Emergency hay arrives in W.Va.

August 17, 1999

Emergency hayBy BRYN MICKLE / Staff Writer, Martinsburg

photo: RICHARD T. MEAGHER / staff photographer

CHARLES TOWN, W.Va. - The tractor-trailer that rolled into a Ranson, W.Va., feed store Tuesday morning brought Nancy Lutz some much-needed relief from the drought that has ravaged her 168-acre farm outside Charles Town.

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Lutz is the first, and so far only, Eastern Panhandle farmer to receive truckloads of emergency hay through West Virginia's Operation: Hay Ride.

With her pastures reduced to dirt with only a few patches of grass fighting the thistle for space, Lutz received 26 tons of hay to feed her 112 goats, sheep and cows for the next three months.


"This is a desperate situation that called for desperate measures," Lutz said.

The West Virginia Legislature Tuesday night approved a plan that will allow Gov. Cecil Underwood to use $11 million from his contingency fund for drought relief, W.Va. Sen. John Unger, D-Berkeley, said.

Underwood declared the state a disaster area Aug. 11 and told the Legislature he plans to use the money to draw federal matching funds as well as buy and transport grain, hay and water to farmers, Unger said.

"This is a significant step to start bringing relief to our farmers," Unger said.

Tuesday's emergency hay delivery in Ranson is the first of what likely will be many such deliveries for farmers across West Virginia, state Office of Emergency Services Director John Pack said.

The hay is earmarked for farmers who have told the USDA they don't have enough hay to get through the next three months.

West Virginia began sending state highways trucks and National Guard vehicles to North Carolina on Sunday to pick up 7,500 rolled hay bales, Pack said.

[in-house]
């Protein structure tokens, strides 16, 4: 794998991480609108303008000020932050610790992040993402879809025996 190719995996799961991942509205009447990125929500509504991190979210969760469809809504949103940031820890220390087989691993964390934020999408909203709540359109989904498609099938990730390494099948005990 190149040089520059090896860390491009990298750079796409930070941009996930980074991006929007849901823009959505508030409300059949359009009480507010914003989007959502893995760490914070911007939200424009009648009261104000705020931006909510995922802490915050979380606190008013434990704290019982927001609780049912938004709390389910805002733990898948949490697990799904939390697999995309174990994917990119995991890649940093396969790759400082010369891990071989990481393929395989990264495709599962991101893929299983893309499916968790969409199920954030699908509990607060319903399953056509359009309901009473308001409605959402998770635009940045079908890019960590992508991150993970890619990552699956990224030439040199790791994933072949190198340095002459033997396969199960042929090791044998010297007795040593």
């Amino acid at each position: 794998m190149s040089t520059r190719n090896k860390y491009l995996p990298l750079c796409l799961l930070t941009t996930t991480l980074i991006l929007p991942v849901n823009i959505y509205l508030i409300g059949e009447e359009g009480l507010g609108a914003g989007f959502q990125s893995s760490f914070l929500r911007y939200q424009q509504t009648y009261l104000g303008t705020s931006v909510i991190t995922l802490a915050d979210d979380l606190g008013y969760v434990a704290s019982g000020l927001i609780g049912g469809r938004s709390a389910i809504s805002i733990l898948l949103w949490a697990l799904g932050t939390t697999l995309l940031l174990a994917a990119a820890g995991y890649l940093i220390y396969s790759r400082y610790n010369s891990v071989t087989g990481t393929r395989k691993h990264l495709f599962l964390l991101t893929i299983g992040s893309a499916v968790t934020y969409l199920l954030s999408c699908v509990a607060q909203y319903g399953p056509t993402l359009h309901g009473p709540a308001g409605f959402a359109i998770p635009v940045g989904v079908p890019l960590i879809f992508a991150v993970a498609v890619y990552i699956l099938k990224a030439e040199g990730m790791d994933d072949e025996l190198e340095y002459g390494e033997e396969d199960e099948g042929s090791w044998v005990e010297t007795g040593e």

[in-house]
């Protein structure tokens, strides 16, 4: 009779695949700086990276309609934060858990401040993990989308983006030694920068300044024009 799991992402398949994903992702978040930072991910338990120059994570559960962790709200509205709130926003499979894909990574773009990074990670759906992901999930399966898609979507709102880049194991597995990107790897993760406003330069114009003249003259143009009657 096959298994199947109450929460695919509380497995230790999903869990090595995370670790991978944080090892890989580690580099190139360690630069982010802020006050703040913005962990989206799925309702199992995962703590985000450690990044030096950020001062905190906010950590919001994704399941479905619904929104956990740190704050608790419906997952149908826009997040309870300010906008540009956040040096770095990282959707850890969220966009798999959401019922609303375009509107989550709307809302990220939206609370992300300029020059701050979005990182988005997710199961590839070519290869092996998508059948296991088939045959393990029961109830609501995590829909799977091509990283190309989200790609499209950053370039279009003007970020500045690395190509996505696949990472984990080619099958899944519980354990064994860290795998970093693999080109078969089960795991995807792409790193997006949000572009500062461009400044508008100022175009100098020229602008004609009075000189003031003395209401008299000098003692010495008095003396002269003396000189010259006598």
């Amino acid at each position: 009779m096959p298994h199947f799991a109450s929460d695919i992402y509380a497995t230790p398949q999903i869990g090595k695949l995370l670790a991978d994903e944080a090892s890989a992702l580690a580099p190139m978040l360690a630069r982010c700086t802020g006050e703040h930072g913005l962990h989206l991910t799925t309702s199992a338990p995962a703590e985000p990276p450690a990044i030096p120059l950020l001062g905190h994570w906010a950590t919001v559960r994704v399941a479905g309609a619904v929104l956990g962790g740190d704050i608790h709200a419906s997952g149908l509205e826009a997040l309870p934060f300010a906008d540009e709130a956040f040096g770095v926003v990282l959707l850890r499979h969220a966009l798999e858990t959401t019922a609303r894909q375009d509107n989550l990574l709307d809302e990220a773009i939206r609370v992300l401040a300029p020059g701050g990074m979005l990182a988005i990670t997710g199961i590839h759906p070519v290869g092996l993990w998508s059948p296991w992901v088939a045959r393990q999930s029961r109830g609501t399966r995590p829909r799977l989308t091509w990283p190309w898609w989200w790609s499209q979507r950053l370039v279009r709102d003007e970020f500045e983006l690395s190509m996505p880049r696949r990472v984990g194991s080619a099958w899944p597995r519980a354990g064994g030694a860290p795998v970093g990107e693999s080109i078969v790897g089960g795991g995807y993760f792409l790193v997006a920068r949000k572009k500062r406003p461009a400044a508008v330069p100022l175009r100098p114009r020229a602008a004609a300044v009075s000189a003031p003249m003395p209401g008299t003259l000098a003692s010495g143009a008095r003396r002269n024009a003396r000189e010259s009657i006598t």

A farm just south of Fayetteville, N.C., has donated 3,500 800-pound bales and has offered to sell West Virginia 4,000 additional bales at $10 each, $20 below cost, Pack said.

The state also has received offers of hay donations from New York, Florida and Illinois and is working out a plan with the CSX rail company to bring the hay to West Virginia, Pack said.

One or two truckloads of hay is scheduled to be delivered in Berkeley County on Friday, and return trips are planned for the Eastern Panhandle, Pack said.

"We're just starting to get the pipeline flowing," Pack said.

Three other farmers in Jefferson County have requested emergency hay but no delivery date has been set, Ranson USDA Service Center Agent Mike Sienkiewicz said.

Berkeley County Extension Agent Mary Beth Bennett was unsure how many Berkeley County farmers have requested hay and said officials Tuesday were trying to clarify the USDA formula used to determine how much hay a farmer may receive from the government.

The formula factors in the numbers and types of livestock on a farm combined with the farmer's available hay, USDA Berkeley County Executive Director Bill Bennett said last week.

Eight Berkeley County farmers had applied for hay as of Aug. 12 and farmers have until Friday to sign up for the first phase of emergency hay supplies, Bennett said.

Farmers also can apply for low-interest loans and more programs will be added as the drought continues and more federal aid becomes available, Bennett said.

While the emergency hay supplies should last until November, Lutz is worried about how she will feed her herd in the winter months when the hay runs out.

"I've already spent $1,200 on hay that I would have normally bought for the winter. I'm not sure what will happen next," Lutz said.

Berkeley County received 19.67 inches of precipitation between Jan. 1 and July 30, compared to a normal for the period of 22.6 inches, according to a county weather observer. The number is skewed by a wet January and a July that brought several heavy but small storms to Eastern West Virginia Regional Airport, where data is gathered, he said. Over a 12-month period ending June 30, both Berkeley and Jefferson counties are about 13 inches below normal.

The USDA service centers can be reached at 304-263-7559 in Martinsburg and 304-725-3471 in Ranson.

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